Ah the Australian magpie. With its glossy tuxedo plumage, heavy bill, and charismatic reputation it’s no wonder it’s a favorite among corvid lovers. Why then, do scientists keep insisting that it’s not, in fact, a corvid? This insistence of ours can feel arbitrary, even perhaps insulting, to a bird that superficially looks and acts like the corvids we know.
To address this question, corvid expert and my colleague, Jennifer Campbell-Smith, recently penned a terrific piece to lay the confusion to rest. I recommend everyone take the time to read it in full.
If you do not have time, the short version of the story is that physiologically, Australian magpies, like the other butcherbirds they are classified with, lack the nasal bristles indicative of corvids. Genetically, DNA work done in the late 80’s also showed that, while they share a common ancestor, are are phylogentically distinct from other corvids. There has been some back and forth since then on the details, but there’s no scientific evidence that we should be lumping them in with corvids.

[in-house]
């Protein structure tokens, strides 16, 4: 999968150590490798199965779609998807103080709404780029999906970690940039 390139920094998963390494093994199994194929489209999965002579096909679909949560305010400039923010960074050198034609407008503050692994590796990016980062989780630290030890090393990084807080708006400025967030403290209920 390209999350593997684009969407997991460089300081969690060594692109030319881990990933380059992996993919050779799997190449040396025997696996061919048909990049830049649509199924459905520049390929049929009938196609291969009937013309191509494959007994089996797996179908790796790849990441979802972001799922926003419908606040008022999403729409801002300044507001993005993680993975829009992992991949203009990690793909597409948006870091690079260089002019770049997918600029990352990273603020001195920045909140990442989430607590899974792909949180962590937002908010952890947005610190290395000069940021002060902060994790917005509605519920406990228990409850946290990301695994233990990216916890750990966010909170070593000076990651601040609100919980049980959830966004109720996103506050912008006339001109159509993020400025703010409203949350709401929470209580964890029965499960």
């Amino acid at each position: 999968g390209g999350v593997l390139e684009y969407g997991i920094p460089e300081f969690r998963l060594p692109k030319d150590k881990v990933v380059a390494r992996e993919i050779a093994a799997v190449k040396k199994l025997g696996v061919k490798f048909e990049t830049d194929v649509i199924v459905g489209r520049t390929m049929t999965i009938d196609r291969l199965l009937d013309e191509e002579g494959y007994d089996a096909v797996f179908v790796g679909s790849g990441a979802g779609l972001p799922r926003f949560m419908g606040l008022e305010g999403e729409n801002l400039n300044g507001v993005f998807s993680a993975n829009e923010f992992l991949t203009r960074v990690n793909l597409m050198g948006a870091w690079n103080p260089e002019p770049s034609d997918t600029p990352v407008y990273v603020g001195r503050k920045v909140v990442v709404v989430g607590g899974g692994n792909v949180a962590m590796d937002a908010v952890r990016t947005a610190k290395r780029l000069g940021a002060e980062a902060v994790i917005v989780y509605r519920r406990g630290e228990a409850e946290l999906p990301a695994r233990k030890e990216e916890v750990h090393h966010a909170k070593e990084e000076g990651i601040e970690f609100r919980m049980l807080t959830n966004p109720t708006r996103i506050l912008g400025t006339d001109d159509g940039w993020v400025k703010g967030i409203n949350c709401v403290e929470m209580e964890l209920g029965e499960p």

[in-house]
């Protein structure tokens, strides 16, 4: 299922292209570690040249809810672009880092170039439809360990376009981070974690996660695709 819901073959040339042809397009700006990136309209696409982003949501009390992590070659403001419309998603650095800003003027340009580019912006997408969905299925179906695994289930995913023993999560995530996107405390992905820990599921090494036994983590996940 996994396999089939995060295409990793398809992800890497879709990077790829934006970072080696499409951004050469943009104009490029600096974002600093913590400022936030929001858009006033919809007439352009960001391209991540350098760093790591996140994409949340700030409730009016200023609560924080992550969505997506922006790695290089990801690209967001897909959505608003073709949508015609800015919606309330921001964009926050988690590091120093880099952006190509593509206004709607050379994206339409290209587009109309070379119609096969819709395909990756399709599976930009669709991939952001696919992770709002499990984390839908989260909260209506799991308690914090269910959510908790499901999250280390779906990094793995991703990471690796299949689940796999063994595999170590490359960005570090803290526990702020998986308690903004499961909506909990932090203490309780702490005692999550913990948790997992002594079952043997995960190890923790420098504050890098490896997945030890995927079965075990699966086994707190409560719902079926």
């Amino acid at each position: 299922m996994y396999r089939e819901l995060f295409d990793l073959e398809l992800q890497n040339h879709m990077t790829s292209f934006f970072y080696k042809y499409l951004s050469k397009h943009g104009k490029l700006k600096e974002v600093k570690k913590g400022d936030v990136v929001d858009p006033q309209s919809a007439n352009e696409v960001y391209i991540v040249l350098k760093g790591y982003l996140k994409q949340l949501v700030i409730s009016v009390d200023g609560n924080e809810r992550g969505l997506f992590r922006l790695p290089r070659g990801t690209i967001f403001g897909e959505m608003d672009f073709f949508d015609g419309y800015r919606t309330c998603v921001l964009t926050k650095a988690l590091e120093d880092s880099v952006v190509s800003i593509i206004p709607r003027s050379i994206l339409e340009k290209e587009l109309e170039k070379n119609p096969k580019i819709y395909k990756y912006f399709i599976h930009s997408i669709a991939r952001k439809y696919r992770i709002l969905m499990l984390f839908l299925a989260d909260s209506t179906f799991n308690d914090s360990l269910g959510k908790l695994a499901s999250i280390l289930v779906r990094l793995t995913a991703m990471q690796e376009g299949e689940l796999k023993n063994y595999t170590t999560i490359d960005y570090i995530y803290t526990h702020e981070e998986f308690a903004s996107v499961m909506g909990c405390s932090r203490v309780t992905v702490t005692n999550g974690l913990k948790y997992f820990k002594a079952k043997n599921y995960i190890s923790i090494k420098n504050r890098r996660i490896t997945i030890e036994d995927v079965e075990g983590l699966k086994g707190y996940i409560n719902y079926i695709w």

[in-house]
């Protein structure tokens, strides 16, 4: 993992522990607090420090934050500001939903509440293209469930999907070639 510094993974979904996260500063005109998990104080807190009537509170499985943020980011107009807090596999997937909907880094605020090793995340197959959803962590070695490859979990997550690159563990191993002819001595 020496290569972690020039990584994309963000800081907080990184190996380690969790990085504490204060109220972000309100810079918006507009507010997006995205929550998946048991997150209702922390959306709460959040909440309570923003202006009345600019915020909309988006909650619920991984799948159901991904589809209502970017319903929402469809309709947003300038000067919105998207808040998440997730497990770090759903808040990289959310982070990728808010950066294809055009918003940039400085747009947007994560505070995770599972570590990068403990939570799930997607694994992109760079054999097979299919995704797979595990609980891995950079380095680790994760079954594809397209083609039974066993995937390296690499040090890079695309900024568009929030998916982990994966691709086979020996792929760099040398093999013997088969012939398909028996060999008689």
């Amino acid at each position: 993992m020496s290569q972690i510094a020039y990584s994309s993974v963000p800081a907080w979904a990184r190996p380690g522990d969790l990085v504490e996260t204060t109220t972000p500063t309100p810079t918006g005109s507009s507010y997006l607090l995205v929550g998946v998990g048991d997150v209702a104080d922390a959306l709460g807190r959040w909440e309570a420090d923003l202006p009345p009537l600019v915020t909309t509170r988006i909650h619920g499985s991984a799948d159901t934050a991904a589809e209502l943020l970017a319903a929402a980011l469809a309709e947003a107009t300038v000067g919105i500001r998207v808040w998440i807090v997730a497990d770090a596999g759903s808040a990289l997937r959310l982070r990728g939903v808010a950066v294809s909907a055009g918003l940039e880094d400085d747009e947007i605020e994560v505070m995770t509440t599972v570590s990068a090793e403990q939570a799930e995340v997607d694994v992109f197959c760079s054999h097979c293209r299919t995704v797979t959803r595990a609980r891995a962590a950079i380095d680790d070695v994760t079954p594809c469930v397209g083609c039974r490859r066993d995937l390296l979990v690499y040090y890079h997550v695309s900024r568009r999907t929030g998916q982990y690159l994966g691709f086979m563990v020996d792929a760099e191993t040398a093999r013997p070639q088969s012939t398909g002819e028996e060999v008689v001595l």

Why this bums so many corvids lovers out is a curious mystery to me. Personally, I find the convergent evolution with respect to both appearance and behavior much more interesting than if we simply made a taxonomic mistake. As for whether corvid lovers should continue to find joy and fascination in observing these birds well, I’ll direct you to this video and let you be the judge.